The first reading today includes the command,
Add nothing to his words, lest he reprove you, and you will be exposed as a deceiver.
And we Catholics still get accused of adding to the word of God. But a couple of things on that point.
Firstly, the reading is from Proverbs a book of the Old Testament. God later made a huge addition; we call it the New Testament.
Secondly, and much more important the Catholic Church teaches unequivocally that nothing can be added. In our prayer at each mass we speak of the "new and eternal covenant" it "will never pass away and we now await no further new public revelation before the glorious manifestation of our Lord Jesus Christ (see 1 Tim. 6:14 and Tit. 2:13)" The Bible with all its books is the final public revelation.
When we speak of doctrine we are not adding to but explaining what it there. As the catechism says, "Yet even if Revelation is already complete, it has not been made completely explicit; it remains for Christian faith gradually to grasp its full significance over the course of the centuries." Who would dare say they understand fully what is contained in the Bible?
As individuals we are called to read the Word of God and apply it to our lives daily. There is always the danger that we read what we want and we hear in the Word of God what we want to hear. We call prophetic those friends who tell us what we want to hear. We close our eyes and our ears to hard truth.
Jesus knew this about us and it is why when he created the Church he chose the apostles, establishing the apostolic office, creating what we now call the magisterium whose job it is to examine various interpretations of scripture to discern what is of God and what is merely some person's wishful thinking.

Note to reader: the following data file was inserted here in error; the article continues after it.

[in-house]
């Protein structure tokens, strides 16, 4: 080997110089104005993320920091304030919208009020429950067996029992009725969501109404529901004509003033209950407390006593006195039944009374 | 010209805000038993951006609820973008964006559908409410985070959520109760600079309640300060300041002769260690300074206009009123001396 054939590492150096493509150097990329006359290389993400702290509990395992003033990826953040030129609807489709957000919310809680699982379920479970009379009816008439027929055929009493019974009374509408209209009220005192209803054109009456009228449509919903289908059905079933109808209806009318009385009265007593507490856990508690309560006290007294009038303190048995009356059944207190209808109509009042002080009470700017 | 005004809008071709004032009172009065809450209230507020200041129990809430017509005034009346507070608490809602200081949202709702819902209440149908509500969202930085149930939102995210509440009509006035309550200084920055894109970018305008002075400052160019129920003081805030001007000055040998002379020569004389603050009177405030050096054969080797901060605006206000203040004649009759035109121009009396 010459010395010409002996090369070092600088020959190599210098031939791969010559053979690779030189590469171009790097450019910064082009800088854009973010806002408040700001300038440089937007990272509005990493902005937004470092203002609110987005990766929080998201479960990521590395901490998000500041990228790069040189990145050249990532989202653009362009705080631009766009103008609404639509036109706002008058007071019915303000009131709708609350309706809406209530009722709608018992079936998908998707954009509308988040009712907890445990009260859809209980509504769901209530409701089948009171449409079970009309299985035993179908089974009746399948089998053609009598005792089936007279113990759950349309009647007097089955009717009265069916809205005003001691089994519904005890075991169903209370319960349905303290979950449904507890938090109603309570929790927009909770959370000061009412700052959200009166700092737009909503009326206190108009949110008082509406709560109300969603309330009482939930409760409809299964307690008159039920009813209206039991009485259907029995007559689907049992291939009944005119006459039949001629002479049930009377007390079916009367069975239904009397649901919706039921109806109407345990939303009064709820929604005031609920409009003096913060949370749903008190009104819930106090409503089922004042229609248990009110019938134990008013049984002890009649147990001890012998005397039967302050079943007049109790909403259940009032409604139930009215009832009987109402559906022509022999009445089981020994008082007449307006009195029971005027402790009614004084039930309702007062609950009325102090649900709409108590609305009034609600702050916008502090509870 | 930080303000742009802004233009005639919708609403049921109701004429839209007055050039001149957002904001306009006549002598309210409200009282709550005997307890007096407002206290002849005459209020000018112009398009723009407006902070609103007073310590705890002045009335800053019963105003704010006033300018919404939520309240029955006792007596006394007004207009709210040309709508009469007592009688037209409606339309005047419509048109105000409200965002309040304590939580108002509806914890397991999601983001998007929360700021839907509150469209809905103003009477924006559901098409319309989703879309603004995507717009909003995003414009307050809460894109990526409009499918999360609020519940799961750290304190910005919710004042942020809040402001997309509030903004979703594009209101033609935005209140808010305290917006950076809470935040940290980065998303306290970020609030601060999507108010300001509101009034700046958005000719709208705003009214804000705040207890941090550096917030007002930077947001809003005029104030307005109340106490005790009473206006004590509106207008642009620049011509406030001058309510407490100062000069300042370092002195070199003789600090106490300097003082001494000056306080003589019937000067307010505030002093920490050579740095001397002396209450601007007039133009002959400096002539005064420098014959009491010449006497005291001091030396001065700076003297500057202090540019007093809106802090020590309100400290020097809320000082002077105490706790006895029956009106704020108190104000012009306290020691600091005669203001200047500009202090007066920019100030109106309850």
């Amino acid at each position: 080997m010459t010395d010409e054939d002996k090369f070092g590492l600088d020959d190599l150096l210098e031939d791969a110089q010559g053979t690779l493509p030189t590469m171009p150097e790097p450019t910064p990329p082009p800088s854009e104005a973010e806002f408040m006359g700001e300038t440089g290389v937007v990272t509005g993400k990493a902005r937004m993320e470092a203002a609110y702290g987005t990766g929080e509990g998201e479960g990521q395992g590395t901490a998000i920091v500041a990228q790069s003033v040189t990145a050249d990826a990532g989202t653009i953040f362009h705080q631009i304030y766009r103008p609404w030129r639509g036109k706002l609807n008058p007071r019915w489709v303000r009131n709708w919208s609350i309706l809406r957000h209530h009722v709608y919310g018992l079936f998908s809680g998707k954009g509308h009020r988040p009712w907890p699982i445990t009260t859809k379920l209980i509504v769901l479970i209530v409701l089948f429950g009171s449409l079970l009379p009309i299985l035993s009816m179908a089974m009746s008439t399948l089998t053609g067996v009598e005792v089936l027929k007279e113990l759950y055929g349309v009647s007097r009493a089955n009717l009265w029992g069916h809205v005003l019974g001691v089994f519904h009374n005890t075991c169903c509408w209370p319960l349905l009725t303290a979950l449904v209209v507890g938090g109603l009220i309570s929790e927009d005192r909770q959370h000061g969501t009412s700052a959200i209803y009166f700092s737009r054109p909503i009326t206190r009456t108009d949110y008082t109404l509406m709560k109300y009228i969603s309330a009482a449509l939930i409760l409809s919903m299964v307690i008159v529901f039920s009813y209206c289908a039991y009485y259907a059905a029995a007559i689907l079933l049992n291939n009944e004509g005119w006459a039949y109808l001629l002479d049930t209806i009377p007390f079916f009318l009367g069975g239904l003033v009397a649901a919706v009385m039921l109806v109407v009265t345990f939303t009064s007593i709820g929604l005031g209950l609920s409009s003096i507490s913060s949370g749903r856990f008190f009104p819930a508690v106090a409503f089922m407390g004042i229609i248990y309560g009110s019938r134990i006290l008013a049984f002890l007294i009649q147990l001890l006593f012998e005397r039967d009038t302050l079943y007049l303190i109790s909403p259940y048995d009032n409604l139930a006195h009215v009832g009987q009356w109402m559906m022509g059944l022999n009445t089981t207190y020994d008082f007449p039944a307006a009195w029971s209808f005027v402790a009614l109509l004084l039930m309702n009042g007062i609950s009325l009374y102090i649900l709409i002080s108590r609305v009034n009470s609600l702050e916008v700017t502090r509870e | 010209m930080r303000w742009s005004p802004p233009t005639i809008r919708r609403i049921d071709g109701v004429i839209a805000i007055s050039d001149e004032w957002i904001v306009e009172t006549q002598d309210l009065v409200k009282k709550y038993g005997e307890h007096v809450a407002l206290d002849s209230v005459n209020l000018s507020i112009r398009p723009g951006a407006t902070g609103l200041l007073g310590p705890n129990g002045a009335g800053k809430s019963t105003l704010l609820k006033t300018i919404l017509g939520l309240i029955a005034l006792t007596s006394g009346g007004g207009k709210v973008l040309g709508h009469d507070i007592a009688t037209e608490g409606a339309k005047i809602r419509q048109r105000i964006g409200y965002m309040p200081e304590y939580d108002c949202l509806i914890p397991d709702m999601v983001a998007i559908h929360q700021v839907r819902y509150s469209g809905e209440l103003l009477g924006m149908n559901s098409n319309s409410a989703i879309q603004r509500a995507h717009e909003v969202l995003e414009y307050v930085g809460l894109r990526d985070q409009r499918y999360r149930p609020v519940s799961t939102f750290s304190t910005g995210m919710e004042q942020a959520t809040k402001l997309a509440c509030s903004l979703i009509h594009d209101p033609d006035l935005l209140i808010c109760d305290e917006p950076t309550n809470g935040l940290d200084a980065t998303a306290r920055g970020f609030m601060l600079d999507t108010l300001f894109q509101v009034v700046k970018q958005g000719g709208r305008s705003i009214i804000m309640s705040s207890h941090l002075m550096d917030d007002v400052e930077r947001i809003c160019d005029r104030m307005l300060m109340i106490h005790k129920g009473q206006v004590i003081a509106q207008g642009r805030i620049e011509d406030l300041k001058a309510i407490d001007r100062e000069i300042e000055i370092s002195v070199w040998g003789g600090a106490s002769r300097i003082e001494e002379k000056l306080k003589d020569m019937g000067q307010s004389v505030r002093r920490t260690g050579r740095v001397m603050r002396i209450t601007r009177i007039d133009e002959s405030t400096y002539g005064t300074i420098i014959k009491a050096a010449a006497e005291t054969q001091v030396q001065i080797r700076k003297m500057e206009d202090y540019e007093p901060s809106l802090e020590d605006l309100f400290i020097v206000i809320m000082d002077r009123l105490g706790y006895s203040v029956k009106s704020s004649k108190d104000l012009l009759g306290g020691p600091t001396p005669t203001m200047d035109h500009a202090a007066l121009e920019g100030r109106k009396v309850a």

You may have noticed the phrase "public revelation" above in reference to the Bible. That is to distinguish it from "private revelation." While for us Christians the New Testament is the final word addressed to all and binding on all, God continues to speak to individuals. We call that private revelation. They may choose to share that with others.
The Church never says you must believe in those things. They are, after all, intended for the receiver. The most the Church ever does is examine the content and say that to believe this would do you know harm. About these private revelations the Church says, "It is not their role to improve or complete Christ’s definitive Revelation, but to help live more fully by it in a certain period of history."
In Catholic circles the most famous of these are the Marian apparitions at Fatima, Lourdes, etc, or St. Faustina quoting some of her conversations with Jesus. They are not part of what "we believe" they are aids to living the faith. In non-Catholic circles the devotional book Jesus Calling, might be seen as an example of private revelation, an individual sharing what she believes Jesus is saying to her.
Each day we should engage in both. Reading the public revelation, the Bible. And just as important opening our hearts to the intimately personal conversation with Jesus. The Sprit of God stands ready to speak of each of us, if we will only listen.